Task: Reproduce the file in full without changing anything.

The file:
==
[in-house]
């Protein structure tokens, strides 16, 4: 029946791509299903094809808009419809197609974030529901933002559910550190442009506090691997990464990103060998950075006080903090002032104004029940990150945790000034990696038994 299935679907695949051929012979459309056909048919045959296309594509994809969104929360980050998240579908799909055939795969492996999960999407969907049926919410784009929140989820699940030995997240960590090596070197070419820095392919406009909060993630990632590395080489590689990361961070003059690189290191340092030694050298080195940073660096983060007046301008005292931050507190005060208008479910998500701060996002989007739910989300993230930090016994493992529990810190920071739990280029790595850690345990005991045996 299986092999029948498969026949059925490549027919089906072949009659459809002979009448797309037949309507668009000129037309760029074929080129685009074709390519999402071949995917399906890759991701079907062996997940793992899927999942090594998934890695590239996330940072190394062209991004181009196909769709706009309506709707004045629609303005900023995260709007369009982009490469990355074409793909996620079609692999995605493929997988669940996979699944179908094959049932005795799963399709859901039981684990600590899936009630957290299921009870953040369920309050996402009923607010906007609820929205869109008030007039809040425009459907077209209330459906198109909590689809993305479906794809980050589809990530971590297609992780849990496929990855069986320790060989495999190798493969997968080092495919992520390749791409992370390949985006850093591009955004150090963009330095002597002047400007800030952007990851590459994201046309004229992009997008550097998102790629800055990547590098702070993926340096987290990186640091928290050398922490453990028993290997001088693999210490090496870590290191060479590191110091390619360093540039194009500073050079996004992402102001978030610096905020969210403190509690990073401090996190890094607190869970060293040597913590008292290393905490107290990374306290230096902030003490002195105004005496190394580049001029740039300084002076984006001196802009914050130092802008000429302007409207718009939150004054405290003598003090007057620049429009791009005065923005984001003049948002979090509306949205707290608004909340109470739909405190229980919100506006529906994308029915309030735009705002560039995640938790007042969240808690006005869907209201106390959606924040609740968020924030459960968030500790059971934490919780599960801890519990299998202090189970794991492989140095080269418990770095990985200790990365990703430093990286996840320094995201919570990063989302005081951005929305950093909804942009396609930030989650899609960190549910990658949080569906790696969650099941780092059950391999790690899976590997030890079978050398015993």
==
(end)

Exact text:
[in-house]
């Protein structure tokens, strides 16, 4: 029946791509299903094809808009419809197609974030529901933002559910550190442009506090691997990464990103060998950075006080903090002032104004029940990150945790000034990696038994 299935679907695949051929012979459309056909048919045959296309594509994809969104929360980050998240579908799909055939795969492996999960999407969907049926919410784009929140989820699940030995997240960590090596070197070419820095392919406009909060993630990632590395080489590689990361961070003059690189290191340092030694050298080195940073660096983060007046301008005292931050507190005060208008479910998500701060996002989007739910989300993230930090016994493992529990810190920071739990280029790595850690345990005991045996 299986092999029948498969026949059925490549027919089906072949009659459809002979009448797309037949309507668009000129037309760029074929080129685009074709390519999402071949995917399906890759991701079907062996997940793992899927999942090594998934890695590239996330940072190394062209991004181009196909769709706009309506709707004045629609303005900023995260709007369009982009490469990355074409793909996620079609692999995605493929997988669940996979699944179908094959049932005795799963399709859901039981684990600590899936009630957290299921009870953040369920309050996402009923607010906007609820929205869109008030007039809040425009459907077209209330459906198109909590689809993305479906794809980050589809990530971590297609992780849990496929990855069986320790060989495999190798493969997968080092495919992520390749791409992370390949985006850093591009955004150090963009330095002597002047400007800030952007990851590459994201046309004229992009997008550097998102790629800055990547590098702070993926340096987290990186640091928290050398922490453990028993290997001088693999210490090496870590290191060479590191110091390619360093540039194009500073050079996004992402102001978030610096905020969210403190509690990073401090996190890094607190869970060293040597913590008292290393905490107290990374306290230096902030003490002195105004005496190394580049001029740039300084002076984006001196802009914050130092802008000429302007409207718009939150004054405290003598003090007057620049429009791009005065923005984001003049948002979090509306949205707290608004909340109470739909405190229980919100506006529906994308029915309030735009705002560039995640938790007042969240808690006005869907209201106390959606924040609740968020924030459960968030500790059971934490919780599960801890519990299998202090189970794991492989140095080269418990770095990985200790990365990703430093990286996840320094995201919570990063989302005081951005929305950093909804942009396609930030989650899609960190549910990658949080569906790696969650099941780092059950391999790690899976590997030890079978050398015993």